Arts & Life, Events

‘Celebrating life’ at CSULB’s Día de los Muertos

Tied to bright marigolds are names of deceased loved ones, placed carefully by students between candles and sugar skulls on a colorful altar. 

Associated Students Inc. and Beach Pride Events celebrated Día de los Muertos at Long Beach State Oct. 31.

Día de los Muertos, or Day of the Dead, is a Mexican holiday where the dead are reunited with the living Oct. 31 through Nov. 2. Families and friends celebrate their deceased loved ones with ofrendas, offerings, to invite their souls to visit the realm of the living. These offerings are placed on an altar, consisting of the dead’s favorite foods, drinks to quench their thirst from the journey and lit candles for visibility. 

Liliana Vallejo, a third-year communications major, stood by the altar, staring at the marigold she placed on top of it. The marigold, which is used in the holiday for its bright color and pleasant scent to entice spirits to the altars, was for her grandfather and uncle. Tears welled in Vallejo’s eyes as she remembered her grandfather. 


Students write names of their deceased loved ones and attach them to marigolds to place on the altar for Dia de los Muertos.

Paris Barraza/Daily Forty-Niner

“My grandfather was a first-generation immigrant,” Vallejo said. “He showed [me] how to fight to our last day. He was a person I admired.” 

Like Vallejo, other students in attendance talked about somebody they loved who had passed, including grandmothers, uncles and even pets. 

Alyssa Lopez, a second-year nursing major, appreciated Día de los Muertos the celebration at CSULB. 

“It allows you to remember all your loved ones,” Lopez said. “It’s not about mourning.”


The altar at Dia de los Muertos offers information on the importance of each item placed on it.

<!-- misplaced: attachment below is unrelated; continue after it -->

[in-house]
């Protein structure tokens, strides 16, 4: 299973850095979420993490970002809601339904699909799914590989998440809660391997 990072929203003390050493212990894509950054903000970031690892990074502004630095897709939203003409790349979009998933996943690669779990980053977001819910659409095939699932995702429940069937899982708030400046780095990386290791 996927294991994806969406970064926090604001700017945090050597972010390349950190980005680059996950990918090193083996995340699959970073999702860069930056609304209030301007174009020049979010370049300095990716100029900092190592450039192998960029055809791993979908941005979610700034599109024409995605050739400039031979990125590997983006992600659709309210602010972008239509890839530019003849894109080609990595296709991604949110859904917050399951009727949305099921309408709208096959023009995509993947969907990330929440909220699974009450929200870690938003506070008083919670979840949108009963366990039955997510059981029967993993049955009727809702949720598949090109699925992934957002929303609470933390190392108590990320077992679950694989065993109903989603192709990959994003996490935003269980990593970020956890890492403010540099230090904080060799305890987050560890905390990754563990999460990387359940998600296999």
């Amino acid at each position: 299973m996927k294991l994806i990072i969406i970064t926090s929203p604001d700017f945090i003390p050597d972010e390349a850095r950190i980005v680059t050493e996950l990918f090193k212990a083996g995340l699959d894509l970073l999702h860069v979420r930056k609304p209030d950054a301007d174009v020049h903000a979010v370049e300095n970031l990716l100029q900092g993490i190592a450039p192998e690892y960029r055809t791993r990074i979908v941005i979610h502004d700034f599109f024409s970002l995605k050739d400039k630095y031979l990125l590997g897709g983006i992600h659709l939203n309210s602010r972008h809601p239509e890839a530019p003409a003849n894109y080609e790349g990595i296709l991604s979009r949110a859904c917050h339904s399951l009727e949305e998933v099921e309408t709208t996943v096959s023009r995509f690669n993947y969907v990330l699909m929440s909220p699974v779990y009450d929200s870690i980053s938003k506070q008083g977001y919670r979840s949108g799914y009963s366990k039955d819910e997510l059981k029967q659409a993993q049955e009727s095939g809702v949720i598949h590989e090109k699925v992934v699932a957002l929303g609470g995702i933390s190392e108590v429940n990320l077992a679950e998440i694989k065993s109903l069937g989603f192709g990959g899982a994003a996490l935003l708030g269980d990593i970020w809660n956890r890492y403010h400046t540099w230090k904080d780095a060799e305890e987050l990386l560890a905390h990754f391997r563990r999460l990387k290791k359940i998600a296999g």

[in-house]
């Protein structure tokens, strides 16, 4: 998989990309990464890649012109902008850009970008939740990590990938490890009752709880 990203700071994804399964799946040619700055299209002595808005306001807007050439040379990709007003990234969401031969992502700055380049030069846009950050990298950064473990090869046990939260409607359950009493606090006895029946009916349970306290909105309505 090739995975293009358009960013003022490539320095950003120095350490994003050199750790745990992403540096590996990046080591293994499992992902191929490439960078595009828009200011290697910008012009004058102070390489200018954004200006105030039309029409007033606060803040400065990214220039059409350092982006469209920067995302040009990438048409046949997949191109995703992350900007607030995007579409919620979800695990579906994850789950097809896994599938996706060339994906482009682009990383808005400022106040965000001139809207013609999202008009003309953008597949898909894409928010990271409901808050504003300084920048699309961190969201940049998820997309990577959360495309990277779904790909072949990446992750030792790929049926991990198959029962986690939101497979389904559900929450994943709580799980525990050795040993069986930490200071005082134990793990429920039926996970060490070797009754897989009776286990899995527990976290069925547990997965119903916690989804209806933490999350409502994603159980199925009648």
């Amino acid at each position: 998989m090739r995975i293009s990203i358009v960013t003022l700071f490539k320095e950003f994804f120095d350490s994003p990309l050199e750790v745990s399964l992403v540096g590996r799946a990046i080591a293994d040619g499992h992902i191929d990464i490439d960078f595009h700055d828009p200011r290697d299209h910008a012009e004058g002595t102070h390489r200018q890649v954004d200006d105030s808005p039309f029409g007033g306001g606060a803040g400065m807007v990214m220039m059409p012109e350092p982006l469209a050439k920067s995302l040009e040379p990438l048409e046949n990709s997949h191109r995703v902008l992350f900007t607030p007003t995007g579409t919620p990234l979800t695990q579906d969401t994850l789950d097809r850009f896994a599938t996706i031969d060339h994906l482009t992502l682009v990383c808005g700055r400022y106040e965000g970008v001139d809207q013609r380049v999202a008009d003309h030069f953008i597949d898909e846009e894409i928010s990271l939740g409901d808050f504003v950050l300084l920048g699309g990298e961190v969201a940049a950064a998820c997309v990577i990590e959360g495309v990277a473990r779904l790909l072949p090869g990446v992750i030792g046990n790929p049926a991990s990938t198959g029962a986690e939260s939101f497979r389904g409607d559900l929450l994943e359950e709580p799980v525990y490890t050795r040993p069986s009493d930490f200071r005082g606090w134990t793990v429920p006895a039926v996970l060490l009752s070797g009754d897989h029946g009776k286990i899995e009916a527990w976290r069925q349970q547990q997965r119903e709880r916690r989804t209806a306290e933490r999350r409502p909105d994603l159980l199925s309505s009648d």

Paris Barraza/Daily Forty-Niner

Beach Pride events coordinator Parker Chalmers directed students walking into the event to check-in. According to Chalmers, CSULB ASI has celebrated Día de los Muertos for over 10 years.  

“Each year we try to bring in more elements, especially authentic elements,” Chalmers said.

This year featured live music, arts and crafts, as well as traditional foods and beverages like aguas frescas, horchata and pan de muerto, sweet bread baked specifically for the holiday to be eaten as well as placed on altars. 


Students color Dia de los Muertos themed stencil Oct. 31.

Paris Barraza/Daily Forty-Niner

Jackie Anty, a third-year healthcare administration major, volunteered to help at Dia de los Muertos. Anty said it was an opportunity to engage with a holiday that is integral to where she comes from. 

“My parents come from a Hispanic background. It’d be good to continue this culture,” Anty said.

She helped students paint picture frames that they could take home and insert a photo of their loved ones to create their own altar. 

According to Chalmer, over 200 students attended, the largest amount of students the event has seen. 

“What I like to see the most when people from the culture who know about the holiday, they bring friends and explain things to friends who might not know why we do [things like] marigold,” Chalmers said. “You’re on a campus that appreciates all cultures.”


Jesus Gonzalez, a second-year sociology major, attaches names of deceased loved ones to marigolds on the altar for Dia de los Muertos Oct. 31.

Paris Barraza/Daily Forty-Niner

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